In both CW3 and CW4, users were immediately able to see the button to accept all cookies.
In none of the cookie warnings did users have the option to close the CW.
How cookie warnings influenced user behavior
The results revealed that users showed relatively unconcerned behavior across all CWs, but significantly less concerned in CW3 and CW4. This is possibly due to the extra steps required from the user to not accept all cookies. CW5 also did not lead to more concerned behavior, in contrast to expectations. Most notable is that only 2.7% (roughly 11 users) even bothered to click on the “read_more” information.
Also notable is that, while CW3 and CW4 led to much higher cookie acceptance, it did not cause users to simply leave the website, because of unwillingness to accept all cookies. This suggests that, while users concerned about their privacy would rather not accept all cookies, they only realize this preference when the option to accept some cookies, is as easy as accepting all cookies. When it takes more effort to have customized cookie preferences, users seem instead to just accept all. This suggests the notion that, while users seem concerned about their online privacy, they approach privacy with a habituality, where they measure the amount of effort necessary for the reward.
How did the type of user influence behavior?
Besides the influence of the different types of cookie warnings, the influence of the type of user was also measured. In total, 7 user-descriptive groups were used:
- age group;
- whether the user was from the EU or not;
- the type of device of the user;
- the time the user spent on the internet, daily;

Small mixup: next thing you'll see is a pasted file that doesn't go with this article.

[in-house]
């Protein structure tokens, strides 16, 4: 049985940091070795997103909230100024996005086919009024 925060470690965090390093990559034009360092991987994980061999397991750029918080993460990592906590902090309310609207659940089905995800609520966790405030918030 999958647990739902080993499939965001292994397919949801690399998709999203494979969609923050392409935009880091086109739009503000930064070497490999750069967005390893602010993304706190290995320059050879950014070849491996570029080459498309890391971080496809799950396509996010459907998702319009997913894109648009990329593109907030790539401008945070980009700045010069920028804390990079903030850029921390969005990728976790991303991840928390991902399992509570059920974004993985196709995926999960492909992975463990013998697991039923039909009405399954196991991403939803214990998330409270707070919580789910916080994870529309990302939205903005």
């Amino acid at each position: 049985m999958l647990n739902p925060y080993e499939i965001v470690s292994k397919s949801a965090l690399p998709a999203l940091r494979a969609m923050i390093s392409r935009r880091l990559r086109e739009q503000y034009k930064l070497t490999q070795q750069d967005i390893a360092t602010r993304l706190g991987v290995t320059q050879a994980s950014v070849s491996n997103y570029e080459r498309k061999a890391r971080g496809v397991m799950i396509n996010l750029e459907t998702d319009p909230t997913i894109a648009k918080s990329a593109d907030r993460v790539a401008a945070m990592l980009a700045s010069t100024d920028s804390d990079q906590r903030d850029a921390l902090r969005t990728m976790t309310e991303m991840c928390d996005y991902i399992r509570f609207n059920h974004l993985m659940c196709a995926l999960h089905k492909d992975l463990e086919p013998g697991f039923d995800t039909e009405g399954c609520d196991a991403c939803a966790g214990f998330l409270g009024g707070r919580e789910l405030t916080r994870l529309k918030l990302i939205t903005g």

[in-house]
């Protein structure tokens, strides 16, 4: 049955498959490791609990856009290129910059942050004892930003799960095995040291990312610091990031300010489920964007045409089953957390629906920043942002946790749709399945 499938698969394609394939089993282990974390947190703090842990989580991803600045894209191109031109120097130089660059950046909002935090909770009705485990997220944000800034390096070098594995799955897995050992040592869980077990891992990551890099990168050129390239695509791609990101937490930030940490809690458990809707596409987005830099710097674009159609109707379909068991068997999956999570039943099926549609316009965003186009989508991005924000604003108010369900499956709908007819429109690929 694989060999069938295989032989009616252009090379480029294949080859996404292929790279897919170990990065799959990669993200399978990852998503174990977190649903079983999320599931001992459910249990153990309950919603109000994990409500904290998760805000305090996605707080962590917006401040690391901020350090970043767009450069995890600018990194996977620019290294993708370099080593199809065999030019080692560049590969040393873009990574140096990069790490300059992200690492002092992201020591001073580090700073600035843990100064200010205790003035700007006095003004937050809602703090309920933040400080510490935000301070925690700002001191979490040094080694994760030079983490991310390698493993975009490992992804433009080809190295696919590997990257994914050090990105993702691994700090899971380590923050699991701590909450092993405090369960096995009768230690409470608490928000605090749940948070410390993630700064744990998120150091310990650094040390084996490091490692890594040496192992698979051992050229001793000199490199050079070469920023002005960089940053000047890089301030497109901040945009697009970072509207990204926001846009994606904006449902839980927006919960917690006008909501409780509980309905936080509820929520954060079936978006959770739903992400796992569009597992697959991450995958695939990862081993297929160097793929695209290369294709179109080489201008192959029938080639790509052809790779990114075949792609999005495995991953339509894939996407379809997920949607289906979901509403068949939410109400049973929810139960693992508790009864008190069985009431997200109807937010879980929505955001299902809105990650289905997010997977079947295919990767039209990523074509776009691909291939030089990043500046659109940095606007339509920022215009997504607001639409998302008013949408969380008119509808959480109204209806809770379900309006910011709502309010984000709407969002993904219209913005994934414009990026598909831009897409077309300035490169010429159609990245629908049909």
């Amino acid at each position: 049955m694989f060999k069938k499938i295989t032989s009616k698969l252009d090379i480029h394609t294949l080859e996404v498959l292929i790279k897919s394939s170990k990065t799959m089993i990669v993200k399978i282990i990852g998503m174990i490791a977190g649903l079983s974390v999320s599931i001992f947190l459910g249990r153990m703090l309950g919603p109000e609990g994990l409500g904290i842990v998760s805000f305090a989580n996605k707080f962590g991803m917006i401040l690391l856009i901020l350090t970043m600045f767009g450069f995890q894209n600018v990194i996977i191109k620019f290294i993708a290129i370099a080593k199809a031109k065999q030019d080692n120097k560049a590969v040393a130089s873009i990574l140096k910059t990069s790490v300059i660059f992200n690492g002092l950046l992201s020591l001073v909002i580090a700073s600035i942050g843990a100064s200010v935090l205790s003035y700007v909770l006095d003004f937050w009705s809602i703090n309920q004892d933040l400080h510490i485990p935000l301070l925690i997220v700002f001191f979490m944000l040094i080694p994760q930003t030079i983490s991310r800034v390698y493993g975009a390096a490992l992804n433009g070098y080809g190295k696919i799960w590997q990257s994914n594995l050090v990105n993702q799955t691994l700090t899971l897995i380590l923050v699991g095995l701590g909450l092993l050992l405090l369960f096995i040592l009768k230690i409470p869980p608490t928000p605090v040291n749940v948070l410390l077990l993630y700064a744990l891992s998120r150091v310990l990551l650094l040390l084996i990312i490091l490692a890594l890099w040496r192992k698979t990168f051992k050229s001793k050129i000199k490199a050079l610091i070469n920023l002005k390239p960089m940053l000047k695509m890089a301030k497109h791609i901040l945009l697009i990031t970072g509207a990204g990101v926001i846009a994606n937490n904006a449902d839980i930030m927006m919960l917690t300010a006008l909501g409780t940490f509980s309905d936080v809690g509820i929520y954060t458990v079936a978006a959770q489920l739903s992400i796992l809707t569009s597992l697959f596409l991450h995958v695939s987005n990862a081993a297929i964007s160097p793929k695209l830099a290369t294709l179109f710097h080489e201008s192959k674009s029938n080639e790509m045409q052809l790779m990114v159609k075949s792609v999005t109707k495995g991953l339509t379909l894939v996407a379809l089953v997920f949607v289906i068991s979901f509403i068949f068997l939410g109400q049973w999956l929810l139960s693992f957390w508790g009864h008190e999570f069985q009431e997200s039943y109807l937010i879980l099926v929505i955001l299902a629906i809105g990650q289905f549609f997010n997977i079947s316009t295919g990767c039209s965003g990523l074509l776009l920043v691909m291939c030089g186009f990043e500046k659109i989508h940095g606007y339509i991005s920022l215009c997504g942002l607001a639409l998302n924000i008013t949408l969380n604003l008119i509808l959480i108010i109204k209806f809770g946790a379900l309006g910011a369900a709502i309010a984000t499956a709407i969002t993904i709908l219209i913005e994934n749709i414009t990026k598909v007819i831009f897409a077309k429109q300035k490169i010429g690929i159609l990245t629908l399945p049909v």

- the mood of the user;
- whether the user has any software to manage cookies;
- whether user remembered processing the CW at the end of the survey.
User types that influenced behavior
Ultimately, behavior was influenced only by age group, device type and whether the user remembered processing the CW. In the Age Group category, the youngest age group of 14-20 exhibited far less concerned behavior. In the Device Type category, mobile users exhibited far less concerned behavior and in the last group, users that did not remember processing the CW, also exhibited far less concerned behavior in the CW. Herein, less concerned behavior either meant they spent less time on the CW or were more likely to accept all cookies.
For mobile users, this could be because of the same reason that CW3 and CW4 lead to higher cookie acceptance, that is, due to the extra steps required to reject cookies. The website used to research behavior was scalable with mobile users, but the cookie warning was much more skewed and required more scrolling from the user to see the “save settings” for customized cookie acceptance. This meant all CWs required more manual labor from the user to not accept all cookies because the “accept all” button would be immediately visible, but the “save settings” for customized acceptance was not.
The practical implications for businesses
Practical implications of these findings for businesses are that users seem more willing to accept all cookies when more than one step is required to customize cookie settings. Furthermore, users seem unwilling to read the extra provided information in cookie warnings and having the option to do so does not seem to influence behavior. The provision of information is mandatory per GDPR, but heavy investment into the design of delivery might be wasted.
The effect of more “intrusive” cookie warnings on acceptance and behavior